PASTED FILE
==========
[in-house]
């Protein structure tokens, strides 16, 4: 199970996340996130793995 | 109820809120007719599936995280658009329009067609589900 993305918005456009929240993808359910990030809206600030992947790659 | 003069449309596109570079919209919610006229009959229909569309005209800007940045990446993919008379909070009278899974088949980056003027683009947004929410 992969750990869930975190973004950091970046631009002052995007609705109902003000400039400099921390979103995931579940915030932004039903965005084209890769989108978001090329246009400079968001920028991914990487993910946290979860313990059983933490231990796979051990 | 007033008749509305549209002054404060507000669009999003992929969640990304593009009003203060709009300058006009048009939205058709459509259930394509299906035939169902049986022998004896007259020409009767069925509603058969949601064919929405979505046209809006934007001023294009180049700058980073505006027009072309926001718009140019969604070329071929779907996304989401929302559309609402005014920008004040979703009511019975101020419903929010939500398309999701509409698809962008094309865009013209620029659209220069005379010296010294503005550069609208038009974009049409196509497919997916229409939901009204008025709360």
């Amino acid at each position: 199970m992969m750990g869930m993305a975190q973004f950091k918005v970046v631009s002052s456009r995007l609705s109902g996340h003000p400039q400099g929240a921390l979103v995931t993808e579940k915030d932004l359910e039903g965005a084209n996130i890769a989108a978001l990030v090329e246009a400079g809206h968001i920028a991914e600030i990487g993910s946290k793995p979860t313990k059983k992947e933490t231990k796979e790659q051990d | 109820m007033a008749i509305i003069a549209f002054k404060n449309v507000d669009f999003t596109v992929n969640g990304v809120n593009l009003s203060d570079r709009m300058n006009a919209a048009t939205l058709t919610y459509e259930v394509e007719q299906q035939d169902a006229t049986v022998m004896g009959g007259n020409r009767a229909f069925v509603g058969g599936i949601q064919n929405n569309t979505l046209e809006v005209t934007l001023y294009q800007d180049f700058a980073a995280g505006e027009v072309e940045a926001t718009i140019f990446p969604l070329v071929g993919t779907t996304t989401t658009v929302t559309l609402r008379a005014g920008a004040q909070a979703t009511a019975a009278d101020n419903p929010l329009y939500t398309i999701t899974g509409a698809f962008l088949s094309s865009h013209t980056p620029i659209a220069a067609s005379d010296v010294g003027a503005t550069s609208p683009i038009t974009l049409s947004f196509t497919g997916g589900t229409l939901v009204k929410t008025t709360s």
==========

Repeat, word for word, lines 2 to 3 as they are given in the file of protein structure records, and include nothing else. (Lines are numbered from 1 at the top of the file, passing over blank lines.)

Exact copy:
């Protein structure tokens, strides 16, 4: 199970996340996130793995 | 109820809120007719599936995280658009329009067609589900 993305918005456009929240993808359910990030809206600030992947790659 | 003069449309596109570079919209919610006229009959229909569309005209800007940045990446993919008379909070009278899974088949980056003027683009947004929410 992969750990869930975190973004950091970046631009002052995007609705109902003000400039400099921390979103995931579940915030932004039903965005084209890769989108978001090329246009400079968001920028991914990487993910946290979860313990059983933490231990796979051990 | 007033008749509305549209002054404060507000669009999003992929969640990304593009009003203060709009300058006009048009939205058709459509259930394509299906035939169902049986022998004896007259020409009767069925509603058969949601064919929405979505046209809006934007001023294009180049700058980073505006027009072309926001718009140019969604070329071929779907996304989401929302559309609402005014920008004040979703009511019975101020419903929010939500398309999701509409698809962008094309865009013209620029659209220069005379010296010294503005550069609208038009974009049409196509497919997916229409939901009204008025709360």
């Amino acid at each position: 199970m992969m750990g869930m993305a975190q973004f950091k918005v970046v631009s002052s456009r995007l609705s109902g996340h003000p400039q400099g929240a921390l979103v995931t993808e579940k915030d932004l359910e039903g965005a084209n996130i890769a989108a978001l990030v090329e246009a400079g809206h968001i920028a991914e600030i990487g993910s946290k793995p979860t313990k059983k992947e933490t231990k796979e790659q051990d | 109820m007033a008749i509305i003069a549209f002054k404060n449309v507000d669009f999003t596109v992929n969640g990304v809120n593009l009003s203060d570079r709009m300058n006009a919209a048009t939205l058709t919610y459509e259930v394509e007719q299906q035939d169902a006229t049986v022998m004896g009959g007259n020409r009767a229909f069925v509603g058969g599936i949601q064919n929405n569309t979505l046209e809006v005209t934007l001023y294009q800007d180049f700058a980073a995280g505006e027009v072309e940045a926001t718009i140019f990446p969604l070329v071929g993919t779907t996304t989401t658009v929302t559309l609402r008379a005014g920008a004040q909070a979703t009511a019975a009278d101020n419903p929010l329009y939500t398309i999701t899974g509409a698809f962008l088949s094309s865009h013209t980056p620029i659209a220069a067609s005379d010296v010294g003027a503005t550069s609208p683009i038009t974009l049409s947004f196509t497919g997916g589900t229409l939901v009204k929410t008025t709360s």